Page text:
Life at camp is vastly different than in the outside world. We haul our own water and chop our own wood for heating and cooking. Propane and dirty energy products are used, but in sparing amounts and only where there are literally no substitutions. Wind and solar are used as much as possible. A community meeting space known as the dome is completely ran on renewable energy.

Those at camp are expected to be of service to the community. Erick Fierro, Volunteer Coordinator at Oceti Sakowin, formed the volunteer booth approximately mid-October. Fierro said that he saw many people, particularly non-Natives, that didn’t understand what it took to survive at camp. The volunteer booth was his way to give campers a purpose. “If you’re going to be a spectator, then you deplete our resources” he told me.

At this booth, campers could learn where they were most needed in camp as well as check out library books.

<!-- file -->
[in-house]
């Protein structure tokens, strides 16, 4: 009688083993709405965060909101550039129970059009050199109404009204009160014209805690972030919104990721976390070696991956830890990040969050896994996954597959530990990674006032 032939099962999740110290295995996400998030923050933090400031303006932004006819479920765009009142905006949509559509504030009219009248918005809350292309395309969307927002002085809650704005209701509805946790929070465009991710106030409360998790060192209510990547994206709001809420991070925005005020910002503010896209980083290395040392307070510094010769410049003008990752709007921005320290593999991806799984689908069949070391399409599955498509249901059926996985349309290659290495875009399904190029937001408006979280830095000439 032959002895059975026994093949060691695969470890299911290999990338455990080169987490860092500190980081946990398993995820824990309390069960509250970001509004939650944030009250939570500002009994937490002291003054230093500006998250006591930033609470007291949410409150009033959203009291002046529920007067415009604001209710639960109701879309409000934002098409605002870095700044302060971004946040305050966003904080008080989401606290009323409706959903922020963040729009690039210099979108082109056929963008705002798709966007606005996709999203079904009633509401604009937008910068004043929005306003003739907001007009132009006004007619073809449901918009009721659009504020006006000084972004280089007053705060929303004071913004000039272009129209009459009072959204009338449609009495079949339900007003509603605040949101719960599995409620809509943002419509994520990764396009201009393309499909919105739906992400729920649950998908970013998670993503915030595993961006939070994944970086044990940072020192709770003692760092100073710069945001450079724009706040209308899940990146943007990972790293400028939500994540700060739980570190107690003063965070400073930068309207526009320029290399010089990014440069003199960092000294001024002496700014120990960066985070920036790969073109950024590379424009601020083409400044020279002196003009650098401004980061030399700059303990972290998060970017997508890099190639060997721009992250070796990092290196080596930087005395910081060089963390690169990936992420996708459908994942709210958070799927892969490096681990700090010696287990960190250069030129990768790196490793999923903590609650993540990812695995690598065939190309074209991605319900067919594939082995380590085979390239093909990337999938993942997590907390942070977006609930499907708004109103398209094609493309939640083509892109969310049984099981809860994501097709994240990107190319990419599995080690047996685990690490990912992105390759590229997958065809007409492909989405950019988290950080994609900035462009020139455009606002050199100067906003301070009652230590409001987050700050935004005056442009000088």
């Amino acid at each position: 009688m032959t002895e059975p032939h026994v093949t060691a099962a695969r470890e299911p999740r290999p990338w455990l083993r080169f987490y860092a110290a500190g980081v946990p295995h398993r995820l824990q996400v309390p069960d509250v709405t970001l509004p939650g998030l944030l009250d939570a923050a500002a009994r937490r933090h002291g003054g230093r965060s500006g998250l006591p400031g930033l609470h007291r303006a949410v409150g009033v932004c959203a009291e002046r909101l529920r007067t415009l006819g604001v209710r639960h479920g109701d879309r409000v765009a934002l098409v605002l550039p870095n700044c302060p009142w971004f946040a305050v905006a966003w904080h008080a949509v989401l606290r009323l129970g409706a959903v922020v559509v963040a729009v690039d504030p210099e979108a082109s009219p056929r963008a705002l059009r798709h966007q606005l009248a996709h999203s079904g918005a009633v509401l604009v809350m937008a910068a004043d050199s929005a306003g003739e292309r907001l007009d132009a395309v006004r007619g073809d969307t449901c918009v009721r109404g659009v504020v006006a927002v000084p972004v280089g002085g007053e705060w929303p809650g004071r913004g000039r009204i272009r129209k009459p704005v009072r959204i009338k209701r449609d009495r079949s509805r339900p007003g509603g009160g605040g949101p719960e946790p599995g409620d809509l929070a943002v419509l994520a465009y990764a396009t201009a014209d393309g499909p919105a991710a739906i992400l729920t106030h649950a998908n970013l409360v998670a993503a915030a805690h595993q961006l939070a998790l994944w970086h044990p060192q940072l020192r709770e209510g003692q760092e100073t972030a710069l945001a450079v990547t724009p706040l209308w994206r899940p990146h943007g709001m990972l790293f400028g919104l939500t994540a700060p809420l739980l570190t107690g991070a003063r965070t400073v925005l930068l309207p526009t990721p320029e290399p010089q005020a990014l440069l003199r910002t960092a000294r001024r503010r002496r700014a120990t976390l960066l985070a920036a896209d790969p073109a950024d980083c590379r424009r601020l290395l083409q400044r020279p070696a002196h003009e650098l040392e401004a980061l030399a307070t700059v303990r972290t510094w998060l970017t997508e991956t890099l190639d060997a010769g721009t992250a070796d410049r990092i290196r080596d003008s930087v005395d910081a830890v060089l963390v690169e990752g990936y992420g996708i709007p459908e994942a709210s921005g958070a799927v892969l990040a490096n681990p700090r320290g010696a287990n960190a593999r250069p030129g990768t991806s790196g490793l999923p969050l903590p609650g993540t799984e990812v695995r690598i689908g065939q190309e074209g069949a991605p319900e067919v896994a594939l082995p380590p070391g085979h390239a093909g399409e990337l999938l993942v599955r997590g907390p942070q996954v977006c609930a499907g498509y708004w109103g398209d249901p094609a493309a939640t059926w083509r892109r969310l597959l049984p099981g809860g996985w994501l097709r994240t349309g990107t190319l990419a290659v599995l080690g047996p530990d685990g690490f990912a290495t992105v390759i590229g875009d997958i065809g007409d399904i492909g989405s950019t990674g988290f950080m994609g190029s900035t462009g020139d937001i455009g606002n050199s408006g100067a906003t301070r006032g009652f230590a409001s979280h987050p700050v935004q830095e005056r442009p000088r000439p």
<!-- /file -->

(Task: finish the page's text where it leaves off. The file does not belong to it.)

This could lead them to sorting clothing donations:

or food donations:

brought in by people like Stefan Densmore from Cincinnati:

or helping in any of the kitchens, such as the traditional Lakota kitchen ran by Winona Kasto, Cheyenne River Sioux.

Kasto has been instrumental in keeping many of us fed and our souls nourished.

My primary means of being service was, and still is, to report on what’s occurring at camp and in North Dakota, but I helped out in other ways when and where I could.

I stayed at the Two Spirit campsite for part of my first trip to Oceti Sakowin.